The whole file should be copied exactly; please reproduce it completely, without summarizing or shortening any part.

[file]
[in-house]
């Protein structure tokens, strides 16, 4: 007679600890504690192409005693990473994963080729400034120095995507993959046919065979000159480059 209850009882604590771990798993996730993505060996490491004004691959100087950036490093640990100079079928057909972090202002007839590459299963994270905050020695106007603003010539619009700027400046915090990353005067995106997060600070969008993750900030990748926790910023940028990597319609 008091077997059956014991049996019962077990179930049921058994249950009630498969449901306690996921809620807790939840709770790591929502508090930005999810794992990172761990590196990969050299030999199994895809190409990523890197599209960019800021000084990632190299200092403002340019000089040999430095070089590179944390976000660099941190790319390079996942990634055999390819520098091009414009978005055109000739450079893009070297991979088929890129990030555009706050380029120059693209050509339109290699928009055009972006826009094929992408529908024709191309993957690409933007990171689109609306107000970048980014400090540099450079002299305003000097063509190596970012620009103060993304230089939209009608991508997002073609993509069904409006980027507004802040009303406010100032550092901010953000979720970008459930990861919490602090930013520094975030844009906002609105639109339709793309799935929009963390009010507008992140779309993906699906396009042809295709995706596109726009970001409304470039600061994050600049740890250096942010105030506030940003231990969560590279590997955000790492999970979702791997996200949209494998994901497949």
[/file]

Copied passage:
[in-house]
């Protein structure tokens, strides 16, 4: 007679600890504690192409005693990473994963080729400034120095995507993959046919065979000159480059 209850009882604590771990798993996730993505060996490491004004691959100087950036490093640990100079079928057909972090202002007839590459299963994270905050020695106007603003010539619009700027400046915090990353005067995106997060600070969008993750900030990748926790910023940028990597319609 008091077997059956014991049996019962077990179930049921058994249950009630498969449901306690996921809620807790939840709770790591929502508090930005999810794992990172761990590196990969050299030999199994895809190409990523890197599209960019800021000084990632190299200092403002340019000089040999430095070089590179944390976000660099941190790319390079996942990634055999390819520098091009414009978005055109000739450079893009070297991979088929890129990030555009706050380029120059693209050509339109290699928009055009972006826009094929992408529908024709191309993957690409933007990171689109609306107000970048980014400090540099450079002299305003000097063509190596970012620009103060993304230089939209009608991508997002073609993509069904409006980027507004802040009303406010100032550092901010953000979720970008459930990861919490602090930013520094975030844009906002609105639109339709793309799935929009963390009010507008992140779309993906699906396009042809295709995706596109726009970001409304470039600061994050600049740890250096942010105030506030940003231990969560590279590997955000790492999970979702791997996200949209494998994901497949």